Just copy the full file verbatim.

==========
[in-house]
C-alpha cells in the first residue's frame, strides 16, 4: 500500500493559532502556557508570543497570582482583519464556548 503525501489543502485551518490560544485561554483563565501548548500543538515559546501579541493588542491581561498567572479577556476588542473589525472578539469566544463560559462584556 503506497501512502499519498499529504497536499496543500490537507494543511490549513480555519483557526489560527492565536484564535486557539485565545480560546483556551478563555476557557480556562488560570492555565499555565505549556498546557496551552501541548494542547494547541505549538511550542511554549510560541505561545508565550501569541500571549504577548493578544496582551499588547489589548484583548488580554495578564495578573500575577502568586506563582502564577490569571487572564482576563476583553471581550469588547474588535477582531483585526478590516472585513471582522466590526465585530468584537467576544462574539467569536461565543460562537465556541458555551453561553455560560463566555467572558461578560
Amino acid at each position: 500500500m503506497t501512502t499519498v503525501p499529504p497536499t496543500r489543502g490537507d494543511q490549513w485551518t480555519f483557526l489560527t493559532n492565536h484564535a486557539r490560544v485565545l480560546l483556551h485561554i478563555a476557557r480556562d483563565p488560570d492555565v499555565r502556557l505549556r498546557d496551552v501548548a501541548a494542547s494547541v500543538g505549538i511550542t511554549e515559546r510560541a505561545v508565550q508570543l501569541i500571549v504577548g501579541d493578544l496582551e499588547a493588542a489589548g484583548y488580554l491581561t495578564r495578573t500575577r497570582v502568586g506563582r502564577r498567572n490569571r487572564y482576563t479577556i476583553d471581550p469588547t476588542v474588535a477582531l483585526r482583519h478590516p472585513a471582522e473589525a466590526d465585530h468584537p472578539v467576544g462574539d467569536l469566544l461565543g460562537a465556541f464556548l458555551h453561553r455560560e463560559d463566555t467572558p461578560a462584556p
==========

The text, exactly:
[in-house]
C-alpha cells in the first residue's frame, strides 16, 4: 500500500493559532502556557508570543497570582482583519464556548 503525501489543502485551518490560544485561554483563565501548548500543538515559546501579541493588542491581561498567572479577556476588542473589525472578539469566544463560559462584556 503506497501512502499519498499529504497536499496543500490537507494543511490549513480555519483557526489560527492565536484564535486557539485565545480560546483556551478563555476557557480556562488560570492555565499555565505549556498546557496551552501541548494542547494547541505549538511550542511554549510560541505561545508565550501569541500571549504577548493578544496582551499588547489589548484583548488580554495578564495578573500575577502568586506563582502564577490569571487572564482576563476583553471581550469588547474588535477582531483585526478590516472585513471582522466590526465585530468584537467576544462574539467569536461565543460562537465556541458555551453561553455560560463566555467572558461578560
Amino acid at each position: 500500500m503506497t501512502t499519498v503525501p499529504p497536499t496543500r489543502g490537507d494543511q490549513w485551518t480555519f483557526l489560527t493559532n492565536h484564535a486557539r490560544v485565545l480560546l483556551h485561554i478563555a476557557r480556562d483563565p488560570d492555565v499555565r502556557l505549556r498546557d496551552v501548548a501541548a494542547s494547541v500543538g505549538i511550542t511554549e515559546r510560541a505561545v508565550q508570543l501569541i500571549v504577548g501579541d493578544l496582551e499588547a493588542a489589548g484583548y488580554l491581561t495578564r495578573t500575577r497570582v502568586g506563582r502564577r498567572n490569571r487572564y482576563t479577556i476583553d471581550p469588547t476588542v474588535a477582531l483585526r482583519h478590516p472585513a471582522e473589525a466590526d465585530h468584537p472578539v467576544g462574539d467569536l469566544l461565543g460562537a465556541f464556548l458555551h453561553r455560560e463560559d463566555t467572558p461578560a462584556p